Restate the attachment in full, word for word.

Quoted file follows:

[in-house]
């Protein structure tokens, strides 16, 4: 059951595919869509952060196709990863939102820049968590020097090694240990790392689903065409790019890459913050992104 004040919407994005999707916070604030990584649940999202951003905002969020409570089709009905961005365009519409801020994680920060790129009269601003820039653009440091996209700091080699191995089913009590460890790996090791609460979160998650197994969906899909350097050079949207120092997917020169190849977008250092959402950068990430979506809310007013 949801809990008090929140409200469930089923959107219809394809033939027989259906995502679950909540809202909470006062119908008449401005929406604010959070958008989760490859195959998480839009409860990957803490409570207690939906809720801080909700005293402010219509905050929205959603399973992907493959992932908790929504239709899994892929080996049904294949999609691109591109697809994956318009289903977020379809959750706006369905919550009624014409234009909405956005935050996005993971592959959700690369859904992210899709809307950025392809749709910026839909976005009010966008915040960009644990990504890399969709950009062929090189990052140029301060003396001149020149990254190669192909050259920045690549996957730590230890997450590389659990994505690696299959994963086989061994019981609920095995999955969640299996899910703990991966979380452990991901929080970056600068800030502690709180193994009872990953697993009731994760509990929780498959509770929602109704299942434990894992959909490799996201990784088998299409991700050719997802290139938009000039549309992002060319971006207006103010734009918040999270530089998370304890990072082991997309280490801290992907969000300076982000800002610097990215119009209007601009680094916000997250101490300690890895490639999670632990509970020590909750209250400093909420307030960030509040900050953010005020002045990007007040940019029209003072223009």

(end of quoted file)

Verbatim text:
[in-house]
């Protein structure tokens, strides 16, 4: 059951595919869509952060196709990863939102820049968590020097090694240990790392689903065409790019890459913050992104 004040919407994005999707916070604030990584649940999202951003905002969020409570089709009905961005365009519409801020994680920060790129009269601003820039653009440091996209700091080699191995089913009590460890790996090791609460979160998650197994969906899909350097050079949207120092997917020169190849977008250092959402950068990430979506809310007013 949801809990008090929140409200469930089923959107219809394809033939027989259906995502679950909540809202909470006062119908008449401005929406604010959070958008989760490859195959998480839009409860990957803490409570207690939906809720801080909700005293402010219509905050929205959603399973992907493959992932908790929504239709899994892929080996049904294949999609691109591109697809994956318009289903977020379809959750706006369905919550009624014409234009909405956005935050996005993971592959959700690369859904992210899709809307950025392809749709910026839909976005009010966008915040960009644990990504890399969709950009062929090189990052140029301060003396001149020149990254190669192909050259920045690549996957730590230890997450590389659990994505690696299959994963086989061994019981609920095995999955969640299996899910703990991966979380452990991901929080970056600068800030502690709180193994009872990953697993009731994760509990929780498959509770929602109704299942434990894992959909490799996201990784088998299409991700050719997802290139938009000039549309992002060319971006207006103010734009918040999270530089998370304890990072082991997309280490801290992907969000300076982000800002610097990215119009209007601009680094916000997250101490300690890895490639999670632990509970020590909750209250400093909420307030960030509040900050953010005020002045990007007040940019029209003072223009």